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A supernova caught in the act

Astronomers around the world watched as an underpowered gamma-ray burst evolved into an exploding star.
gamma-ray burst
The Ultraviolet/Optical Telescope onboard NASA's Swift observatory took this image of the February 18, 2006, gamma-ray burst. The pinpoint of light from this stellar explosion (circled, at R.A. 3h 21m 39.71s, +16° 52m 2.6s) outshines its entire galaxy. The image is 5' across.
NASA / Swift / UVOT
Swift gamma-ray burst satellite
NASA's Swift satellite made its landmark observation at two-thirds full strength. Project scientists are optimistic about the young satellite's potential to solve the mystery of gamma ray bursts.
NASA /Sonoma State University / Aurore Simonnet
August 30, 2006
A weak but abnormally long-lasting gamma-ray burst (GRB) has given astronomers an unprecedented start-to-finish view of an exploding star. Ground- and space-based telescopes studied the blast in detail at gamma-ray through radio wavelengths. In addition, scientists suspect such weak bursts may outnumber their more powerful brethren by as much as 10 to 1.

"Usually, these events are not detected until after the supernova has brightened substantially in the optical wavelength, many days after the initial explosion," says Keith Mason, lead researcher on Swift's Ultraviolet/Optical Telescope. "But on this occasion, we were able to study the remarkable event in all its glory from the very beginning."

"This object tells us that there probably is a rich diversity of cosmic explosions … we only now are starting to detect," says Dale Frail of the National Radio Astronomy Observatory.
On February 18, NASA's Swift satellite sensed a rise in gamma rays from the constellation Aries. Within 20 seconds, the spacecraft reported the burst's location to astronomers and slewed its instruments toward the source. "This GRB was the most extraordinary evolving object yet seen by Swift," says Paul O'Brien, a team member at England's University of Leicester.

The burst, designated GRB 060218, lasted about 35 minutes — about 100 times longer than typical bursts associated with supernovae. It was also just 1 percent the brightness of GRBs seen in the distant universe, which places it in a subclass known as X-ray flashes. Although weak as GRBs go, the burst still shone with 10 million billion times the Sun's power, O'Brien says.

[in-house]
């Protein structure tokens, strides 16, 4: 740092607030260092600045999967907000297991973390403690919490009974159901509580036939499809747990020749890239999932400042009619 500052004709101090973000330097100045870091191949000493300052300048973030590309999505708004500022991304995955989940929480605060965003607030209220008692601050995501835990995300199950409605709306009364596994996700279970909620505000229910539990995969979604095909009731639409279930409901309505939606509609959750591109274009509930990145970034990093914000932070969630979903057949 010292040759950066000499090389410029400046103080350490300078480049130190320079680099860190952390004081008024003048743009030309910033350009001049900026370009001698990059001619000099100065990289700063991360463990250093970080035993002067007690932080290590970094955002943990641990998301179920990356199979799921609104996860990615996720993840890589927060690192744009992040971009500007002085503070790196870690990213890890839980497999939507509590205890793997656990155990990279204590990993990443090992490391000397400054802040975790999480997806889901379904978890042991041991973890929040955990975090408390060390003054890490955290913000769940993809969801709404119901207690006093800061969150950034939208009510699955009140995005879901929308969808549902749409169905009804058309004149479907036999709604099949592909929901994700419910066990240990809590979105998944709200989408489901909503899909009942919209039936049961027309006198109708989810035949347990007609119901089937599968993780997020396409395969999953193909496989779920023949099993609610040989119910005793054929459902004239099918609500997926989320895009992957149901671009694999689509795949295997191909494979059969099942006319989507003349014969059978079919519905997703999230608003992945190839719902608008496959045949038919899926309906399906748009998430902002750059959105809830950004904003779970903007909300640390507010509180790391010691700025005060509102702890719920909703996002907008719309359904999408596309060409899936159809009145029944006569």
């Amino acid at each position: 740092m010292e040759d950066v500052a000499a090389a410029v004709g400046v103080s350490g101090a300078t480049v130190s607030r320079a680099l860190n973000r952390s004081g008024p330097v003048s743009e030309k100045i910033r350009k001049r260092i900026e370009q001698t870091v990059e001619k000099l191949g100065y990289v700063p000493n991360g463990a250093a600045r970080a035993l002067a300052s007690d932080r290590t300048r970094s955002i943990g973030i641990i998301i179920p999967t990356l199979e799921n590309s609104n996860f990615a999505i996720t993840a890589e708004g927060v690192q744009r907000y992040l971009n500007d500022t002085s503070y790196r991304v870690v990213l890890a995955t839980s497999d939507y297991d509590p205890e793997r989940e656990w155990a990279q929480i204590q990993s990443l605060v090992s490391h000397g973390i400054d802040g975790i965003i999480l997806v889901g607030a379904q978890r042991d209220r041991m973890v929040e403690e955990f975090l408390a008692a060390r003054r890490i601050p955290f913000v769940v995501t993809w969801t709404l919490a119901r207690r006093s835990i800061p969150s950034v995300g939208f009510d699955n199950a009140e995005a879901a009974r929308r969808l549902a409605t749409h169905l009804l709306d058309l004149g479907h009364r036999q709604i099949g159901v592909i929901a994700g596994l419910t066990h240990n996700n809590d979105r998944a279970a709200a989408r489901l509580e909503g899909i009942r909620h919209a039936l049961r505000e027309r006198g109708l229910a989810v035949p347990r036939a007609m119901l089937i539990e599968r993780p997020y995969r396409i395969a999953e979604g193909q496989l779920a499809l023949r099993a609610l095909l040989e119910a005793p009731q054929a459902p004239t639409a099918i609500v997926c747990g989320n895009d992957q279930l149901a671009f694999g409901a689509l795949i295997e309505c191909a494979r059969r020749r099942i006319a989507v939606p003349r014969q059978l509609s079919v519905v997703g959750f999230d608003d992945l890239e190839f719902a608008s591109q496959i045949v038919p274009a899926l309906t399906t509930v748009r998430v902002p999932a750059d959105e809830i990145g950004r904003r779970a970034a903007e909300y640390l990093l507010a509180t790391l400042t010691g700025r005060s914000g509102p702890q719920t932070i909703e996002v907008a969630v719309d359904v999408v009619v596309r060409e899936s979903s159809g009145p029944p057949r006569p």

After two-and-a-half minutes, Swift's telescopes identified the blast's X-ray and ultraviolet counterparts. They coincided with a dwarf galaxy about 470 million light-years away. This places GRB 060218 some 25 times closer than typical GRBs. In fact, it's one of the closest on record, second only to GRB 980425 (117 million light-years), which erupted before Swift's launch.

"We were able to see it because it's relatively nearby," says Caltech's Alicia Soderberg. Her research team, which includes Frail, investigated the object using the Very Large Array radio telescope in New Mexico, England's Ryle radio telescope, and NASA's orbiting Chandra X-ray Observatory.

Astronomers think long GRBs to form when a massive star that has shed its outermost layers collapses to form a black hole. A disk of material near the hole launches powerful jets that rip through the star and create a long gamma-ray burst as the high-energy matter interacts with gas the star ejected. Days later, astronomers may detect the expanding star itself.

"We think that the principal difference between gamma-ray bursts and X-ray flashes and ordinary supernova explosions is that the blasts that produce gamma rays and X-rays have disks of material rotating rapidly about the central object," explains Soderberg. The less-powerful X-ray flashes may herald the birth of a neutron star, possibly even a supermagnetic variety called a magnetar.

Swift's three telescopes — covering gamma ray, X-ray, ultraviolet and visible wavelengths — captured the rapid changes in the object's emissions. "The results suggest a broad jet expanded into the surroundings, but it was accompanied by a slower-moving and incredibly hot … bubble of gas produced from the shockwave of the exploding star," O'Brien says.

Radio observations helped astronomers determine the blast's geometry. "We find that, unlike typical GRBs, which produce pencil-beam jets, this object more resembles a spherical explosion," Soderberg says.

Astronomers from Italy's National Institute for Astrophysics and England's universities of Leicester and Hertfordshire used the European Southern Observatory's Very Large Telescope in Chile and the Lick Observatory's Shane Telescope in California to sample the object's visible spectrum regularly.

On February 20, two days after the GRB, a brightening type Ic supernova began to outshine the fading shockwave. Astronomers designated the blast SN 2006aj.

"The supernova associated with this GRB is a transition object, brighter than most supernovae in the universe, but fainter than those previously seen with GRBs," says Andrew Levan at the University of Hertfordshire. "Understanding the reasons for this is a crucial step in understanding why only a small percentage of massive stars can create GRBs."

Alex Filippenko at the Universtiy of California, Berkeley, thinks the star originally had a mass of about 20 Suns. Stars less massive than this are thought to form neutron stars, not black holes. This star could have gone either way, he says. By the time the star exploded, it had shed all but 3 or 4 solar-masses.

"Because massive stars are hard to form," Filippenko says, "there may be many more supernovae like this producing X-ray flashes than explosions of very massive stars to produce gamma-ray bursts."

The scientists report their findings in four papers appearing in this week's issue of Nature.
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